You can always tell the cook at a Hanukkah party. Because he or she will be the one whose oniony fragrance can make your tear ducts swell, whose knuckles are scraped raw from the box grater and whose eyes have the glazed look of one who has spent the last two hours hunched over pans of bubbling oil, jiggling spheres of loose batter that threaten at any moment to explode into disfiguring sprays of hot grease.
You are eating hot latkes — potato pancakes — with sour cream and warm, buttery applesauce; drinking red wine; and perhaps watching small children cheat at dreidel games. If you are at certain houses, there will be warm sufganiyot, Hanukkah jelly doughnuts, straight from the fryer, although substituting product straight from the closest Winchell’s is not unknown. Perhaps there will be brisket later — we Jews are programmed to make brisket on all festive occasions — although it is not guaranteed. You are happy. We, the cooks, are probably in the kitchen, grumbling through the 13th batch of latkes, but in our way, we are happy too. We don’t want you to starve.
Several prominent cooks, a few of whom our family is happy to count among our friends, claim that latkes can be prepared in advance and popped into the oven to re-crisp when the guests arrive. Other cooks swear that potatoes grated in a food processor have texture just as good, even better, than potatoes laboriously shredded with a box grater or a mandoline. I have heard that you can freeze latkes, that you can cook latkes without oil and that a vitamin C tablet crushed into the batter keeps the potatoes from browning. You will find none of this in our kitchen. Hanukkah, even more than Thanksgiving, is a cook’s holiday, an evening of physical battle.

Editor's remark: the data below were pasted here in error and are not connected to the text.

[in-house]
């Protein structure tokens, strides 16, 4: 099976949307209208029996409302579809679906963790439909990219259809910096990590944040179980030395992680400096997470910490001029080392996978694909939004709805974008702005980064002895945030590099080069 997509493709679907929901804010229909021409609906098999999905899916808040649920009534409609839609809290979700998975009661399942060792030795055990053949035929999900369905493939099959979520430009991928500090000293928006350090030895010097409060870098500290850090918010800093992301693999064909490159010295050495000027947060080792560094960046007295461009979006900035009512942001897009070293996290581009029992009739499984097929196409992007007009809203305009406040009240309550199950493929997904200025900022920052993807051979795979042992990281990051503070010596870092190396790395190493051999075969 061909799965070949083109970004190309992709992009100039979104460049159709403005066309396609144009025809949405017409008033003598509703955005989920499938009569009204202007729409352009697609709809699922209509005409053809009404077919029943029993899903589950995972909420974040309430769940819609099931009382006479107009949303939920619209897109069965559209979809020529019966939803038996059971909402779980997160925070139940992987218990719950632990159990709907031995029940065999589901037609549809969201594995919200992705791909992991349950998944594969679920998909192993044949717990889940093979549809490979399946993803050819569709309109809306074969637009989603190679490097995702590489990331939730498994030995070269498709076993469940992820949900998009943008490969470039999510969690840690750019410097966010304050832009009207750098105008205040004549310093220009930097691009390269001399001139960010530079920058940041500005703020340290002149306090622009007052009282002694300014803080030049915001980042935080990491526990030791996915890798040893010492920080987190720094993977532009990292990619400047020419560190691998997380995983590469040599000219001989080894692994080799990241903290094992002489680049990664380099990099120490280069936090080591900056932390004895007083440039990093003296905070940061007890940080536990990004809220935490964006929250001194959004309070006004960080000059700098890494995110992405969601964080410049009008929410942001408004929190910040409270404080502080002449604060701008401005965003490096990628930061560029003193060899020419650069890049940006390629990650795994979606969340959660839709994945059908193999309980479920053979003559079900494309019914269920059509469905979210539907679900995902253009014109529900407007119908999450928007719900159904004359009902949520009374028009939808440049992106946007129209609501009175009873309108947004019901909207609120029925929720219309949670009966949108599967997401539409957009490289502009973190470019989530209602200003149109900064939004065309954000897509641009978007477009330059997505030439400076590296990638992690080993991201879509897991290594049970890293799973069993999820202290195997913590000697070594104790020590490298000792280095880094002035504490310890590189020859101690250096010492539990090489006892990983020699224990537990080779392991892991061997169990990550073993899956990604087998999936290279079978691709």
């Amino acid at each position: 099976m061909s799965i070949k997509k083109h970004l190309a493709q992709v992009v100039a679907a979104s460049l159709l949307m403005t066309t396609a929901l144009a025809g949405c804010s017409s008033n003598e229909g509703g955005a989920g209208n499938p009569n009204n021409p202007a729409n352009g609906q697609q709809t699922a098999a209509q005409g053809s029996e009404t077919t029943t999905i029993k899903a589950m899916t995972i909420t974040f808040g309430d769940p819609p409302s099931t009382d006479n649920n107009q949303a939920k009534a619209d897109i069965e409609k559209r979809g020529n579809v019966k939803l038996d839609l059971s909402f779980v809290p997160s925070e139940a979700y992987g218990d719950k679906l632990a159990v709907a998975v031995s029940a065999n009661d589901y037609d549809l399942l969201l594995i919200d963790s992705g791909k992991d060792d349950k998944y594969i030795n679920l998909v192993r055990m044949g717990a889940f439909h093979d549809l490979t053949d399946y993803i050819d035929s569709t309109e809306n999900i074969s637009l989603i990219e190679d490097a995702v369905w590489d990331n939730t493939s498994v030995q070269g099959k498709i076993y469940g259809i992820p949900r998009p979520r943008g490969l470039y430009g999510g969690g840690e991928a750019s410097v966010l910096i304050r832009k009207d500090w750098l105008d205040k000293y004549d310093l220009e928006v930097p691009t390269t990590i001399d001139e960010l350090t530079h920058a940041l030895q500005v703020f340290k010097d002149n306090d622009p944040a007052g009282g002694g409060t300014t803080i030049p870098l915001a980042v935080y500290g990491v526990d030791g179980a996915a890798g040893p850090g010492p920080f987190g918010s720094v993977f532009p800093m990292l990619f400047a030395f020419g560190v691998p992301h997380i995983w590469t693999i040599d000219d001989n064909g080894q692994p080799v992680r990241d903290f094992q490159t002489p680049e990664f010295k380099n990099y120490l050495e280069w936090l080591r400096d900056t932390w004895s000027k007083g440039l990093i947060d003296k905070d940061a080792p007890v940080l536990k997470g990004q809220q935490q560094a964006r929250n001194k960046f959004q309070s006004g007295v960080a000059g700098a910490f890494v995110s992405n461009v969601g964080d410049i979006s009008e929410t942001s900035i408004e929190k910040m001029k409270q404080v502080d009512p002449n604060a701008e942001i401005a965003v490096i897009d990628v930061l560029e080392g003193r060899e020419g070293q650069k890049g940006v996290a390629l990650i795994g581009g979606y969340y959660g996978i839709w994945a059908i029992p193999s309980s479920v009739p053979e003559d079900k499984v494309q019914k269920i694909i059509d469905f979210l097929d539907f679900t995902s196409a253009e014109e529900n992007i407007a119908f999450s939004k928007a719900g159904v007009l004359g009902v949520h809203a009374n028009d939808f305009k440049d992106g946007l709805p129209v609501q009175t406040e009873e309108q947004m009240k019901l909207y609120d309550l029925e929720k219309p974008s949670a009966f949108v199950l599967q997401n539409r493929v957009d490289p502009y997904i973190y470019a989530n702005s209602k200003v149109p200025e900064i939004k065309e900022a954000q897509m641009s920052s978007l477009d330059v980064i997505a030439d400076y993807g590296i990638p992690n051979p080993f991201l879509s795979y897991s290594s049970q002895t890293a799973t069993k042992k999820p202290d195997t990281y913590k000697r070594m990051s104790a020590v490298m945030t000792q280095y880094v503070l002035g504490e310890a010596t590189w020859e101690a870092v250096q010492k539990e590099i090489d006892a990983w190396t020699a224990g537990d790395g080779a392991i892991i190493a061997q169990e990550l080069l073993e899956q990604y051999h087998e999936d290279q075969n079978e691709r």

So, in the losing war against the potatoes’ inevitable oxidation, the latke cook works with blistering speed, risking minor injury, hand-grating because the texture is better and patting wax paper onto the surface of the grated potatoes to prevent them from reacting to the air.
Wrap the grated potatoes in a tea towel, then wring them over a bowl, wait a minute, then wring them hard again. Pour off the foamy liquid and save the potato starch that has collected at the bottom of the bowl — the goo will help to bind your batter in a minute. Grate one onion for every one or two potatoes. Stir in salt, a bit of matzo meal or flour, the starch and as much pepper as you can tolerate. Squeeze again in the tea towel if you like — it’s good for the triceps. Stir in a beaten egg or two. You are ready to fry.
A little bit of oil is fine, but a lot is better. Hanukkah is the holiday of oil, celebrating the minor miracle of a lamp burning a week or so longer than it was supposed to, the miracle of a Maccabean Ron Popeil. My friend Evan Kleiman suggests we note this once-in-30,000-years confluence of Thanksgiving and the first night of Hanukkah — Thanksgivukkah — with a feast of turkey and potato stuffing, perhaps formed into pancakes and sizzled crisp. (This is surely heresy, on the order of latkes fried in rendered carnitas fat, although I suspect those might be as delicious as they are forbidden.)
I will not be cooking sweet-potato latkes, or latkes with refried beans and caviar, or Paula Wolfert’s Gascon potato pancakes stuffed with leeks. I will not sneak cranberries into the applesauce or replace sufganiyot with pumpkin pie. If there is meat, it will be brisket, as the great rabbis intended.
And I will stagger into the dining room, knuckles bloodied, and hand you another platter of latkes. You will eat them until you plotz. This is the bargain we have made.